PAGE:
Most of us older hands know about using a “ground stooge,” or just “stooge,” to hold our airplane for us when there is no one to do that. For anyone else who is curious, you have a loop attached to the tail wheel or whatever on the plane. There is a double loop on the stooge anchor. I use a piece of bent coat hanger to hold the anchor line in place. The actual stooge line has a long pin also made from hanger that keeps the two loop pieces together.

Orin's plane ready for a stooge-launched flight.

Close-up of the stooge attachment.

I safety anchor the stooge line at the airplane end with a short length that allows the pin to be pulled, but the line cannot become totally free to wrap around an errant foot out at the center. Out at the center, the stooge line should also be tied down to prevent tangling around your feet. Be sure that your flying lines lie on top of the stooge line so they won’t tangle upon release. That is, the stooge line will cross underneath the control lines, for right handers.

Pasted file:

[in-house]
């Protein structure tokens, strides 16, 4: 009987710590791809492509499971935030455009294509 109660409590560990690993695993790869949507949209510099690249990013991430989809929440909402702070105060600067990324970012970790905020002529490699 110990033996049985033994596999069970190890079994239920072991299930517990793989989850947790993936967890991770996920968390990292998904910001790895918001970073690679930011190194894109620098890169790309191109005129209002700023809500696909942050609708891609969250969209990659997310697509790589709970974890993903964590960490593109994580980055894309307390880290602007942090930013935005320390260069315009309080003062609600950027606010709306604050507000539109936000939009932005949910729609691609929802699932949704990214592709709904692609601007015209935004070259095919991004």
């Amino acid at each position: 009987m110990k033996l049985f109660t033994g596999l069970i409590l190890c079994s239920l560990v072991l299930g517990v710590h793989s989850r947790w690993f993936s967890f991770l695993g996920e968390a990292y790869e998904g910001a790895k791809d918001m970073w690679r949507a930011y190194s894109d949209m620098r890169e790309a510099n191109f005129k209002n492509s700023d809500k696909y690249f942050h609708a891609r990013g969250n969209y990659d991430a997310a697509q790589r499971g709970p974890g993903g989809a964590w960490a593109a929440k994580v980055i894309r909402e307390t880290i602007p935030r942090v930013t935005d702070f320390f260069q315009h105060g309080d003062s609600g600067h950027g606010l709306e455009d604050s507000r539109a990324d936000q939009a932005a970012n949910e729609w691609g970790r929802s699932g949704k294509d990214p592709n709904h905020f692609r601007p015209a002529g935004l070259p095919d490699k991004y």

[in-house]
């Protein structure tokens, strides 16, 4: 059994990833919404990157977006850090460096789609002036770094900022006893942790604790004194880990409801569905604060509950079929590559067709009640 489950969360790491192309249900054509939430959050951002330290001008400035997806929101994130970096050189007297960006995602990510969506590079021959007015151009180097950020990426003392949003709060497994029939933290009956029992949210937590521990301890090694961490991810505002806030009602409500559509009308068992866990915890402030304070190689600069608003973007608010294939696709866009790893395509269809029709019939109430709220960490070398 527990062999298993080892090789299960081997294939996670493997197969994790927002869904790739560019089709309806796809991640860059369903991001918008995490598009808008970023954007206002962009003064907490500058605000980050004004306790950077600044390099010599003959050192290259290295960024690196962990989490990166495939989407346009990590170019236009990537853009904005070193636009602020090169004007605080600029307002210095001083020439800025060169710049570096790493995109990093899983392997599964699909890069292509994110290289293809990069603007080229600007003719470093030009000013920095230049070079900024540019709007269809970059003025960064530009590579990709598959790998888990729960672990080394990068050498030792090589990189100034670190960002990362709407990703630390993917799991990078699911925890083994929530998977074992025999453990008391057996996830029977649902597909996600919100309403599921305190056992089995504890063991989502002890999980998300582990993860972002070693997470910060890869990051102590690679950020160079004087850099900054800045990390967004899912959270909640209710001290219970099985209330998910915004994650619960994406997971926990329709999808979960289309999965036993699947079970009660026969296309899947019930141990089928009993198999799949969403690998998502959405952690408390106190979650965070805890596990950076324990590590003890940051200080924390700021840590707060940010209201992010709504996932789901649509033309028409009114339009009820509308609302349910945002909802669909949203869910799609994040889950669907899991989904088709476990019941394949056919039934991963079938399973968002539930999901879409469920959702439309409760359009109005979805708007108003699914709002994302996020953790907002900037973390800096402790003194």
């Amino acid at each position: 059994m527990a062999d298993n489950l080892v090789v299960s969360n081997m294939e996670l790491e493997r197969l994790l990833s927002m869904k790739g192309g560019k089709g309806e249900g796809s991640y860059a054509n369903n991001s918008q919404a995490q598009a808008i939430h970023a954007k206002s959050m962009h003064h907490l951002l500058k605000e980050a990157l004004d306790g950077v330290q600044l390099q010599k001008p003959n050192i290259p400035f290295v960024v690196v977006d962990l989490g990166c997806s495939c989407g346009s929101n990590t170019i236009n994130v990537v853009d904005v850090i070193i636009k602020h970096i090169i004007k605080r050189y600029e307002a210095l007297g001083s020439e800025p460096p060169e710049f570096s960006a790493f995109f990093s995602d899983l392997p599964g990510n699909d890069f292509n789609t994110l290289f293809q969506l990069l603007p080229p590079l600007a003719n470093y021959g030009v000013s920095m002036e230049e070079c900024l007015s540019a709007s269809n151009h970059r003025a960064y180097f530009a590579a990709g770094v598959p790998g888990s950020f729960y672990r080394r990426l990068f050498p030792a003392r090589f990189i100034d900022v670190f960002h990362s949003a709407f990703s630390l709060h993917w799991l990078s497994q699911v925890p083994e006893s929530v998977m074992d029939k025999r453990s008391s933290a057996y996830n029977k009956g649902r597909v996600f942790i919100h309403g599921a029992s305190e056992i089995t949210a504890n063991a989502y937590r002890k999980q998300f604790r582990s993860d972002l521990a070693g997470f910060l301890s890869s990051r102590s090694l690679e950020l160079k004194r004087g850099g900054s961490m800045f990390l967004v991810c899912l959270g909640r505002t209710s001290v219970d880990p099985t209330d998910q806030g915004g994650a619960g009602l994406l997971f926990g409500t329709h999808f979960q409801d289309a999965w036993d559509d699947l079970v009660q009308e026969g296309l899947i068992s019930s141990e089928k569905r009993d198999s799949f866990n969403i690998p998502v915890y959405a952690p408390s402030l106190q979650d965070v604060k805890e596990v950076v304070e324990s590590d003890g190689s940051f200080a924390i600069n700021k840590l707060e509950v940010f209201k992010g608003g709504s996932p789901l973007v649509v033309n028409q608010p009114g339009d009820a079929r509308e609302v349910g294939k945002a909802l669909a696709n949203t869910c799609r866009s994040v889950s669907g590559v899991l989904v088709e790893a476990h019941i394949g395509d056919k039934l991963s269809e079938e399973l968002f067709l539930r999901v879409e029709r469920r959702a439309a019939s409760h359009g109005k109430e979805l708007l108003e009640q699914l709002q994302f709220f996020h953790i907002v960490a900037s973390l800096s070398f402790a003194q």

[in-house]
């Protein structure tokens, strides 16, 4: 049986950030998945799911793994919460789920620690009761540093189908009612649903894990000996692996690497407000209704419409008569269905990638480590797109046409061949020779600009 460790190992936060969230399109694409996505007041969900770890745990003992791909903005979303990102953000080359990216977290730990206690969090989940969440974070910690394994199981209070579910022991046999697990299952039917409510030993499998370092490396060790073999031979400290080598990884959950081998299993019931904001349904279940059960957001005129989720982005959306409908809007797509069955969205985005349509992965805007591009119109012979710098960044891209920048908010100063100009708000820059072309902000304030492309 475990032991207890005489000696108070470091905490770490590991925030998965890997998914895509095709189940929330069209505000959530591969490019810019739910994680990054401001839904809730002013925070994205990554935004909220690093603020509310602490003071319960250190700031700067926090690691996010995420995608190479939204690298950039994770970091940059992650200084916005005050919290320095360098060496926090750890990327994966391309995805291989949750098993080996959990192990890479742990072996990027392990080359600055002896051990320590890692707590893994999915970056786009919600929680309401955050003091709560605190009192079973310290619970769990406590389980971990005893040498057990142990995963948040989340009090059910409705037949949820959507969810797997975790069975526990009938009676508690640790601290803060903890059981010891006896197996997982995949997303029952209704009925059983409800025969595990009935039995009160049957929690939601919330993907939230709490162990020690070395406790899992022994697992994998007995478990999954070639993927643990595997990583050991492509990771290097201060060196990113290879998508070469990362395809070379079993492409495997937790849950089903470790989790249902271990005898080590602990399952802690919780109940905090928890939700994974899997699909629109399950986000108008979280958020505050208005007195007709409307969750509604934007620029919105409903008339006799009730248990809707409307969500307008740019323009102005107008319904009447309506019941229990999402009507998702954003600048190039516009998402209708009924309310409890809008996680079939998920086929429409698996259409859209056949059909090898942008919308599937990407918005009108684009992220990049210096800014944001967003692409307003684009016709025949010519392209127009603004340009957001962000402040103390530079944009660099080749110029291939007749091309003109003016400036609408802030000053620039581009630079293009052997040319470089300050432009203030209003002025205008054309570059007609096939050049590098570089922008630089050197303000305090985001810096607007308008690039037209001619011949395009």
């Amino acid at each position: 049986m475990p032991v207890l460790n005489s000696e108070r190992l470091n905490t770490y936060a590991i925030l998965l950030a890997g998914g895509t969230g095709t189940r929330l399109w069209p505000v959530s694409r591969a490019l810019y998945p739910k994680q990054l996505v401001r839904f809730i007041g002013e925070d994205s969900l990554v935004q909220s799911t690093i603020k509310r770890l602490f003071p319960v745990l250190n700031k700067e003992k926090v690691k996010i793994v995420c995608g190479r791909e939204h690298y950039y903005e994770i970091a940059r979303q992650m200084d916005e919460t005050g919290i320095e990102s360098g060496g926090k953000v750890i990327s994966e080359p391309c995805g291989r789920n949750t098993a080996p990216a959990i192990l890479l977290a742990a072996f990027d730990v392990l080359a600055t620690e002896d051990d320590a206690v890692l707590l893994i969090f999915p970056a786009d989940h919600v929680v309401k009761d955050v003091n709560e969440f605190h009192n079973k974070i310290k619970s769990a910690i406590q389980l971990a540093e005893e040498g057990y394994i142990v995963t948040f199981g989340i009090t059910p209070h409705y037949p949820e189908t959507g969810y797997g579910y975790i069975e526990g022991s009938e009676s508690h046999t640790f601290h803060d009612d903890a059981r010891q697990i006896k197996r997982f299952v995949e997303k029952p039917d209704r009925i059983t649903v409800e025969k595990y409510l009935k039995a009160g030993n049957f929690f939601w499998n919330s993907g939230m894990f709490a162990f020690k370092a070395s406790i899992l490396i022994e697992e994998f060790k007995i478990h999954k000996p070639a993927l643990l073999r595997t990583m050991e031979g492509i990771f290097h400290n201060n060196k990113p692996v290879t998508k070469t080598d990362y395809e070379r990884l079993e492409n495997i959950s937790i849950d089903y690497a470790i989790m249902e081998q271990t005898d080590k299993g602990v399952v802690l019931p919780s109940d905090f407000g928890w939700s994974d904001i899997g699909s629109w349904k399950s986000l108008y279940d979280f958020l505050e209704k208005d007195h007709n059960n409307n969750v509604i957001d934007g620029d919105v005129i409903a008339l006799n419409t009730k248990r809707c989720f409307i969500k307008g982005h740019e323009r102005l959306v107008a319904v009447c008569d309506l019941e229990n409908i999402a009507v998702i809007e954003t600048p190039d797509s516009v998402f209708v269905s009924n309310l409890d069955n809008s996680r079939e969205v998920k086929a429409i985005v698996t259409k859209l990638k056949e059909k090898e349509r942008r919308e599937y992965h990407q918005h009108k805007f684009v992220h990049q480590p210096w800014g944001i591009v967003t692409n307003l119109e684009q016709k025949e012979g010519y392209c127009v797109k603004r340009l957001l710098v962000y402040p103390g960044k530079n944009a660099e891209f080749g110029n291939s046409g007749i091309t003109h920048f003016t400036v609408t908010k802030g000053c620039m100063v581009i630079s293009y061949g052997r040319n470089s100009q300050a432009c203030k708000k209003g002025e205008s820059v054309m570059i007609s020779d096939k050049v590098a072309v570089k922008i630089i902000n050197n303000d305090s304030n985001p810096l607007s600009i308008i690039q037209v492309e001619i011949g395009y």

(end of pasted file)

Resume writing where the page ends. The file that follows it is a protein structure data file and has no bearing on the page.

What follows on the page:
You hook the plane to the stooge and start the engine.  You walk out to the handle and pick it up, checking for right side up. If the field is clear, you pull the stooge line and the pin comes out of the two loop connections. The plane is rolling now.

Comments on the models

Orin's fleet of twin-engined 1/2-A Scale airplanes.

On some models, I like to install the Li’l Wizard style mountings for the engines. That’s where the engine is screwed onto a 1/4”t. plywood piece. This then is rubber banded onto a mating firewall of the same shape and thickness. Thinner mounting pieces will get their ears broken off in rough landings.

The Little Wizard motor mount.